It’s been a few months since this 2013 6.7L Cummins project made its way into the pages of Diesel World, but after running around for 8-10,000 miles with his new GDP Tuning EFI Live tunes and Black Market S465 FMW turbocharger kit, the owner was ready to take the next step. If you’re an avid reader you may remember this project from the May, July and September issues of 2016. The goal behind this project was to introduce some of the aftermarket products available for the 2013-2016 6.7L Cummins to help improve overall drivability and performance.

CSP5 EFI Live custom tuning from Gorilla Diesel Tuning was installed as the rst part of the build, bumping the performance output from 323 hp and 684 lb-ft of torque to an impressive 451 hp and 1,143 lb-ft. Part Three meant more performance with the addition of a 2nd Gen S400 turbo conversion kit from Black Market Performance. After some tuning adjustments from GDP Tuning, the bigger turbo helped bring that 6.7L Cummins to 570 hp and 1,190 lb-ft torque. Unfortunately, after driving the truck at this level for a few months, some weak points started to present themselves within the truck, such as the fuel system with constant low rail pressure issues under hard load, hotter charge air temps, and a slipping transmission if you tried to plant that 570 hp very often.


With an overhaul of the 68RFE transmission scheduled at RKL Diesel of Springville, Utah, in the coming months, between now and then the truck owner opted to x the other shortcomings in the fuel and air department. Since low rail pressure from the higher fueling demands being called for in the tuning, the low-pressure fuel system needed addressing to ensure maximum rail pressure and longevity of the CP3 injection pump. For this, the new aFe DFS780 fuel system kit seemed perfect. With a relatively simple install, the new DFS780 lift pump can supply 16-18 psi of fuel pressure along with an increased volume of good air-free fuel to the CP3.

Bringing an all new design and look to the lift pump market, the aFe unit can remove trapped air and contaminants within the fuel for both better quality and quantity of fuel to the engine. The clear high-impact polycarbonate sight glass on the pump base and lter allow you to monitor fuel quality, while the full billet aluminum base, powdercoated mounting bracket, and marinegrade motor ensure years of corrosion-free performance. On the electrical side of things, aFe offers two different versions of this pump for the 6.7L Cummins applications, one that runs at full potential all the time, or one that can increase fuel demand based on the engine’s boost output. The pump can also be wired to run independently or in conjunction with the stock pump.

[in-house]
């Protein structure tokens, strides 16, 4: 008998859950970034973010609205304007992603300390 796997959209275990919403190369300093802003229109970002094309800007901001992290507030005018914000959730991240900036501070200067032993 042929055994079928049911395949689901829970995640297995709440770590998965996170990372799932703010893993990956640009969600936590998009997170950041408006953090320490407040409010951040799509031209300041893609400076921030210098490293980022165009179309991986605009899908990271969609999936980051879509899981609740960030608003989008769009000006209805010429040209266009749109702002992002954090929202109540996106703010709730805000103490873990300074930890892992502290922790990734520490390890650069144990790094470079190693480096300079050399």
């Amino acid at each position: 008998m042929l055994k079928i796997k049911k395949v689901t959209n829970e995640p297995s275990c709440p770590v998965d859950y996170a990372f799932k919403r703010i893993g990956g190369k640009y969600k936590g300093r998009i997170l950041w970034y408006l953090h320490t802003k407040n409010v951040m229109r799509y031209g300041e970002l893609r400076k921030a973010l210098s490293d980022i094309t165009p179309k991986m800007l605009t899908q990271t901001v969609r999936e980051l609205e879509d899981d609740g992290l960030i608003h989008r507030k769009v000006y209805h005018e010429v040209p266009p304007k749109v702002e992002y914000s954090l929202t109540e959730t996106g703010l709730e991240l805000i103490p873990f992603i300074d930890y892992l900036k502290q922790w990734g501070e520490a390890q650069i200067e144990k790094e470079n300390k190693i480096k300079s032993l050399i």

With the massive amounts of air ow being fed to the engine from the Black Market S465 turbocharger, the factory intercooler was de nitely a restriction within the charge air system and a higher owing 6” thick BladeRunner from aFe was up to the task. With a unique end tank design built from 3/16” aluminum, the multi-directional vane technology helps direct hot charge air through the entire core for optimum cooling. A bar and plate core design will keep air moving freely through the core while dissipating the heat better than the OEM tube and n-style intercooler. aFe pressure tests each unit up to 200 psi, well below the 44psi peak this truck makes on occasion.

To aid in the increased air ow capacity of the new intercooler, the cold side intercooler pipe and intake manifold were also replaced with pieces from aFe. The BladeRunner intake manifold uses Multiple Directional Vane technology to guide the air through the manifold and maximize air ow. aFe has also cast the elbow with ve 1/8” NPT ports for boost reference, water methanol, nitrous injection, or other accessories. According to aFe testing, the high- ow BladeRunner system out ows the stock parts by nearly 90%, which is a huge improvement. The cooler charge temps will mean more air can be crammed into the combustion chamber which equates to more power, cooler EGTs and better overall engine efficiency.

1 The aFe Power DFS 780 lift pump kit comes complete with everything needed for installation.
2 The kit for the 6.7L Cummins used in this build requires that the fuel tank be removed from the truck and the factory fuel pick-up pulled from the tank for modification.